In an action against one in control of an apartment building, evidence that the plaintiff went to the building to receive instruction in the operation of the switchboard thereof in preparation for her substituting for the defendant's regular operators during their vacations warranted a finding that the plaintiff was an invitee of the defendant when she was injured in a fall while leaving the premises after such instruction. 
Evidence of the circumstances in which an invitee on premises, while walking along an unlighted passageway in leaving the premises at night,
fell into an unguarded and unlighted stairwell and was injured warranted a finding that the one in control of the premises was negligent toward the invitee and did not require a ruling that the invitee was guilty of contributory negligence. [416-417]
TORT. Writ in the Superior Court dated August 28, 1958.
The action was tried before Goldberg, J.
Robert W. Cornell, for the defendant.
Joseph Graglia, for the plaintiff.
SPIEGEL, J. This is an action of tort to recover for personal injuries sustained by the plaintiff when she fell into a stairwell of an apartment building controlled by the defendant. At the conclusion of the evidence, the defendant moved for a directed verdict which was denied. The jury returned a verdict for the plaintiff and the case is here on the defendant's exception to the denial of its motion.
For a period of about two months prior to the accident the plaintiff spent several hours each day on the defendant's premises receiving instructions in the operation of the building's switchboard from the regular operators so that she could substitute for them during their vacation period. In previous years the selection of a replacement operator had always been left to the two regular operators. One of them told the plaintiff that she would be willing to train her "if . . . [the plaintiff] would like to take the job." It was the custom that when the operators notified the defendant of their vacation time they would also give the name of their replacement. On this occasion, however, they did not submit the plaintiff's name but informed the defendant that they were training someone "but . . . were not sure of her."
During the two months' period the plaintiff usually entered the building by the front door. She would then go to the boiler room in the basement and obtain a chair which she used during the instruction period. When she was ready to go home, the plaintiff would return the chair to the boiler room and then leave the building by the rear door which led from the corridor on which the boiler room was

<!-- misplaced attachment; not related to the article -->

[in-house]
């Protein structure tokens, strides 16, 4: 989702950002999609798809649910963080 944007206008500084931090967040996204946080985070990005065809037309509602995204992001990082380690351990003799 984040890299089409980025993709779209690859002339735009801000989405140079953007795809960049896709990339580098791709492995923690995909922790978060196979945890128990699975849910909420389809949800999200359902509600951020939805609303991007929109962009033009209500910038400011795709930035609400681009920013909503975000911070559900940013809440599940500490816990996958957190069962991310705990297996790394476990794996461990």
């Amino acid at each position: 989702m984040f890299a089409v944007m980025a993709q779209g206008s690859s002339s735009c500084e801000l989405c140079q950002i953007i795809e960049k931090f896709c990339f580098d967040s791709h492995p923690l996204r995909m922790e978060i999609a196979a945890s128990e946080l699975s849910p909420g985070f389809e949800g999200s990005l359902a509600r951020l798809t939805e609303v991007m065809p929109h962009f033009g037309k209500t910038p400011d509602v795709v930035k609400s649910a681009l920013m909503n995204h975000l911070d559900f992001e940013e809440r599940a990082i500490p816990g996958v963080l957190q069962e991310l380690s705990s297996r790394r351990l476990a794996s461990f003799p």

located. She had often seen other people using the rear door. The janitor was present on occasions when the plaintiff used the rear entrance.
On May 20, 1958, the plaintiff stayed until about 10 P.M. She returned the chair to the boiler room and left by the rear door. She walked up four or five steps to the passageway at the rear of the building, turned to the right, walked a few feet and fell into the stairwell which led to the door to the boiler room. Neither the passageway nor the stairwell was lighted. There were no guard rails around the stairwell. There was a bulb at the top of the boiler room door but it was not lighted. The plaintiff had previously passed by the stairwell in both daylight and darkness. She knew the well was there but on the night of the accident she had "just forgotten the well was there." She was looking where she was going and did not notice the well.
On the evidence the jury could find that the plaintiff had been invited upon the premises of the defendant to receive instructions in the operation of the defendant's switchboard in preparation for her contemplated employment by the defendant. See Denny v. Riverbank Court Hotel Co. 282 Mass. 176 , 180; Hart v. M. S. Kelliher Co. 308 Mass. 213 , 215. If the plaintiff was an invitee the defendant owed her the duty to use reasonable care to keep the premises in a reasonably safe condition for her use or at least to warn of dangers known to the defendant but not obvious to the ordinary person. Hart v. M. S. Kelliher Co., supra at 215. LeBlanc v. Atlantic Bldg. & Supply Co. Inc. 323 Mass. 702 , 705. Rossley v. S. S. Kresge Co. 339 Mass. 654 , 656. St. Rock v. Gagnon, 342 Mass. 722 , 723.
The defendant contends, however, that it owed the plaintiff no duty with respect to the stairwell because of her knowledge of it. Whether the defendant's duty extended to the stairwell was a question properly submitted to the jury on the evidence. Dunn v. Sammet, 335 Mass. 162 , 163-164.
The instant case is to be distinguished from those cases involving conditions of the premises which were open and
obvious at the time of the accident. See Rego v. Sagamore Mfg. Co. 305 Mass. 346 ; Flynn v. Cities Serv. Ref. Co. 306 Mass. 302 ; LeBlanc v. Atlantic Bldg. & Supply Co. Inc. 323 Mass. 702 ; Lookner v. New York, N. H. & H. R.R. 333 Mass. 555 .
Nor can the defendant's contention be sustained even if we should construe it as meaning that the plaintiff's knowledge of the stairwell was conclusive proof of her contributory negligence. Such knowledge may be evidence of her lack of care but does not, as a matter of law, constitute contributory negligence. See Barton v. Boston, 301 Mass. 492 , 494; Reagan v. Belmont, 316 Mass. 467 , 469-470; Spencer v. Bartfield, 334 Mass. 667 , 668.
There was no error in the denial of the defendant's motion for a directed verdict.